There is a Telugu aphorism that goes like this: veyyi abbadaalu aadayina oka pelli cheyyamannaru (tell a thousand lies if you have to if it is to have a wedding). It's usually offered as justification when families hide things from one another in order to 'close the deal' on a wedding. Ante Sundaraniki (the thing about Sundar) inverts this standard operating procedure. In director-writer Vivek Athreya's film, instead of the families, it's the couple that dishes out lies in order to get everyone on board with their wedding.
Sundar (Nani) and Leela (Nazriya Nazim Fahadh) are a couple in love and hoping to get married. The only problem is that Sundar is Hindu and Leela is Christian, and neither is confident that their families will accept this interfaith marriage. Leela's father, Mr. Thomas, (Azhagam Perumal) is ostensibly a wonderful man, but Leela knows he's faced bigotry before and that will make him stand opposed to her choice of husband. Sundar, on the other hand, has grown up to become a habitual liar because it is the only way he can manage any agency in a household dominated by his father, Mr. Sastry (Naresh), his paternal grandmother (Aruna Bhikshu) and the pronouncements of the family astrologer.
You hear the prevarication when Sundar's mother (played by the always wonderful Rohini Molleti) begins broaching a subject to his father — it could be anything from Sundar's dreams of becoming an actor to his prospective wedding — only for her voice to trail off. Or when Sundar stammers while replying to his father when asks who the "girl" is. They're all petrified of the patriarch's response (for a number of reasons).
Athreya's film is about a series of cons that Sundar and Leela pull off to get their families to agree to their wedding. It's some of the most fun you will get out of a Telugu movie this year. Ante Sundaraniki delivers (in spurts) the pleasures of a traditional romcom, but adopts the storytelling devices of a heist, with many Ocean's Eleven-style, who-had-the-last-laugh rug pulls. Divided into chapters, the film's narrator is Sundar who recounts his story to different people in his life — think Rashomon, but spicier — and as it progresses, you realise there are omissions in each telling. What is being omitted depends on who the story is being told to, and why. If the grammar of Ante Sundaraniki is that of a heist film, it's because in a patriarchal society, the act of love itself is often a heist.
Some may find the structure confusing, but this is the most formally inventive a commercial Telugu film has been in years. In its first half, the film rambunctiously leaps from scene to inventive scene. For instance, when Sundar gets a chance to star in a Chiranjeevi movie, his hopeful dreams burst into the greatest Chiranjeevi tribute committed to film (it also somehow manages to pay homage to Mani Ratnam, Kodandarami Reddy, Michael Jackson and Ilaiyaraaja). At another point, as Sundar and Leela cook up their heist, their childhood versions chime in with ideas. Sometimes, they hang out in the background while Sundar and Leela argue, taking selfies with a polaroid camera (they grew up in the Nineties).
One of Athreya's great strengths as a screenwriter is his gift for grounding Ante Sundaraniki's capers in intimately-observed relationships that never feel melodramatic. Nazriya Fahadh as Leela is arguably the heart of the film and Nani, who complements her, is in fine form (like when as Sundar, he tells Leela she'll move on from a break up like he learnt to adjust to a bad haircut). The film belongs equally to its stellar supporting cast — Naresh, Molleti, Perumal and Nadhiya who play the couple's parents; Vinny and Harika who play the adolescent Sundar and Leela; and to Harshavardhan, who plays Sundar's boss. Look out for the scenes that Fahadh has with Nadhiya, which not only show off Fahadh's acting skills but in terms of story, bring home what Sundar is inadvertently putting Leela through.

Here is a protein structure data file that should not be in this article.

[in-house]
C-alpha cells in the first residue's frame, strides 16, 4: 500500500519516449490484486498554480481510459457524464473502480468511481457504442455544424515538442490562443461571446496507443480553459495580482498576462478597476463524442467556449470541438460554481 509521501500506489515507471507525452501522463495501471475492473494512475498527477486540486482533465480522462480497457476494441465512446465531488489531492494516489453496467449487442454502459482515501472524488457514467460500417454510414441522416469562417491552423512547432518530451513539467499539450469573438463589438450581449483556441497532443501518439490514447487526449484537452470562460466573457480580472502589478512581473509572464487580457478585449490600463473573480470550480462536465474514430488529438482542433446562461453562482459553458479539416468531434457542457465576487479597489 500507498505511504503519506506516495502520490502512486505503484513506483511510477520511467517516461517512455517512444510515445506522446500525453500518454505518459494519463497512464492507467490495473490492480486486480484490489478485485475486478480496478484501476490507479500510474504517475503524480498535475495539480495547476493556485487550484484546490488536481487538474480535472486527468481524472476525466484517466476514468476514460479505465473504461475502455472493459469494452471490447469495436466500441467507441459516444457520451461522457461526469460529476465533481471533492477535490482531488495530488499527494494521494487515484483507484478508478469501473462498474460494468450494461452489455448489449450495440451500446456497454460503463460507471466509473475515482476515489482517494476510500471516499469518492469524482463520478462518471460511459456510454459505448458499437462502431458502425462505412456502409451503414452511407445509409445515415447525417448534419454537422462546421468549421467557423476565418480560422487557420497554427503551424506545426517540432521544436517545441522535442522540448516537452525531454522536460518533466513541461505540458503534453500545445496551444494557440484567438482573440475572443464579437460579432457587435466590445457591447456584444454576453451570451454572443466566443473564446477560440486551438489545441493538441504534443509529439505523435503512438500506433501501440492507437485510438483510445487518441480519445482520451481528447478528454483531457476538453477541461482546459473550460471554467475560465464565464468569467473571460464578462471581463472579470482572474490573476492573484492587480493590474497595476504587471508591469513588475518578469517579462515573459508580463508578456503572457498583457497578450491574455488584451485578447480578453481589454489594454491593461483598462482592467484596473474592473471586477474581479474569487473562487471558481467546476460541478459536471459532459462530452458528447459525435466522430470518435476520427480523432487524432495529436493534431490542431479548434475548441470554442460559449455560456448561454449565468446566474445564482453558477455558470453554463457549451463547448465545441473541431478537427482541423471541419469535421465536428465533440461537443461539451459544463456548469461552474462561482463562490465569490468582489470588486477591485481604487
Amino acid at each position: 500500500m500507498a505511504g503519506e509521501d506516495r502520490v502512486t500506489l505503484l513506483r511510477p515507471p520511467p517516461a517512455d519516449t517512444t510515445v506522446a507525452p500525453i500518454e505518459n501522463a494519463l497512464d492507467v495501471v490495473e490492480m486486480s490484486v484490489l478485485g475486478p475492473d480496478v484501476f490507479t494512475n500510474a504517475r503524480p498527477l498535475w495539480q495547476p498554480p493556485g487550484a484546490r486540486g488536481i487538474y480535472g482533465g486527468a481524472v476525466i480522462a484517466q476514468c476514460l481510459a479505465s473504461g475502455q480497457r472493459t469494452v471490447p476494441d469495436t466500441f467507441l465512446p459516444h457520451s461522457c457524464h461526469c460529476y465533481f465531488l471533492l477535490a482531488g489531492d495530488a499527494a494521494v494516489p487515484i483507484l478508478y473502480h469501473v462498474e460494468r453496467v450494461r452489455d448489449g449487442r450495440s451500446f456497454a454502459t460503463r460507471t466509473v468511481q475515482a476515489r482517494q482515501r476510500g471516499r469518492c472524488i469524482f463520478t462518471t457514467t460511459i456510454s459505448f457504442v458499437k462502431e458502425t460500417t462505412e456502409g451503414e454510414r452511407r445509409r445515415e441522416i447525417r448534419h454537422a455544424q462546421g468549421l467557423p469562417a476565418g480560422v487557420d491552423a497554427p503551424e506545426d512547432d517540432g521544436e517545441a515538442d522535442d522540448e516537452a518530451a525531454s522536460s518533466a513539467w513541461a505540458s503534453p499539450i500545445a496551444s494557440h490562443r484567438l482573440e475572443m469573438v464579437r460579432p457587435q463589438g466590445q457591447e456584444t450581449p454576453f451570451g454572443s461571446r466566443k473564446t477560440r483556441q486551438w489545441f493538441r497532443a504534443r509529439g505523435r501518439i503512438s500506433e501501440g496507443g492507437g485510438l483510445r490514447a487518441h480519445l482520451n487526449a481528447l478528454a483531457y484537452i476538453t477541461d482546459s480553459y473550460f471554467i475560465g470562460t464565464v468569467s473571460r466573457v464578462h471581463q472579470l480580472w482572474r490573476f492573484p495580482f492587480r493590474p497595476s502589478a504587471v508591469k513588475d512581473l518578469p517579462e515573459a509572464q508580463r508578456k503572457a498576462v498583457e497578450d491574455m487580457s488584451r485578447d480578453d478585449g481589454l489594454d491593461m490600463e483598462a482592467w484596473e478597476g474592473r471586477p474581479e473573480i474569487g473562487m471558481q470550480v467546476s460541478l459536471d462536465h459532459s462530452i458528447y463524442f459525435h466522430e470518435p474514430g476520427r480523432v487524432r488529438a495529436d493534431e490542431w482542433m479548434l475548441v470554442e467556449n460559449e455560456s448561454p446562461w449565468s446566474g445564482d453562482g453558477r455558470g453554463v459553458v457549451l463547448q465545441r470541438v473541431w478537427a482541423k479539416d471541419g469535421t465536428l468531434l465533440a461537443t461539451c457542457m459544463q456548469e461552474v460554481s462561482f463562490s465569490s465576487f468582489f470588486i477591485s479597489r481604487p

Another hero in Ante Sundaraniki is composer Vivek Sagar, whose jazz, Carnatic and R&B score reflects the film's inventiveness.
Ante Sundaraniki is the latest addition to a wave of inventive and textured small-and-medium budget Telugu films that began with Tharun Bhascker's Pelli Choopulu in 2016. Under its fun and frolic is a film about patriarchal conditioning. Sundar and Leela force their parents to figure out whether they love their children for who they are, or if the premise of parental love is seeing children as vessels to fulfil the parents' dreams. Not all the answers to the questions raised in Ante Sundaraniki are answered in obvious terms. Many of them are answered subtly — look out for the way Athreya conveys Sundar's father's casteist thinking in the film's opening scene that shows an adolescent Sundar acting as a domestic help in a play.
Is the film radical enough in its social critique? It is about a flawed man with a flawed plan that wants to jugaad his way into marrying the woman he loves, and about a woman who reluctantly agrees to go along with a plan that, almost immediately, begins falling apart. Sundar is no revolutionary. He's playing an obnoxious bluff, hoping it'll play out in his favour. When the end credits rolled, I found myself hoping, for Leela's sake, that the couple move out and get their own place.
The film goes on for a few minutes longer than it should and has one twist too many, but its motivations are noble. The film points out that often, the happiness we see in a family is built on convenient hypocrisy. The journey to its resolution is long-winding and somewhat convoluted, which is perhaps why Athreya was asked about the runtime of 176 minutes. Athreya replied, "Illu dooramani ellakunda untama?" (Won't you return home, even if it's far away?) It's one of those curious phrases that shouldn't make sense, but somehow, with Ante Sundaraniki, it does.
Ante Sundaraniki is streaming on Netflix.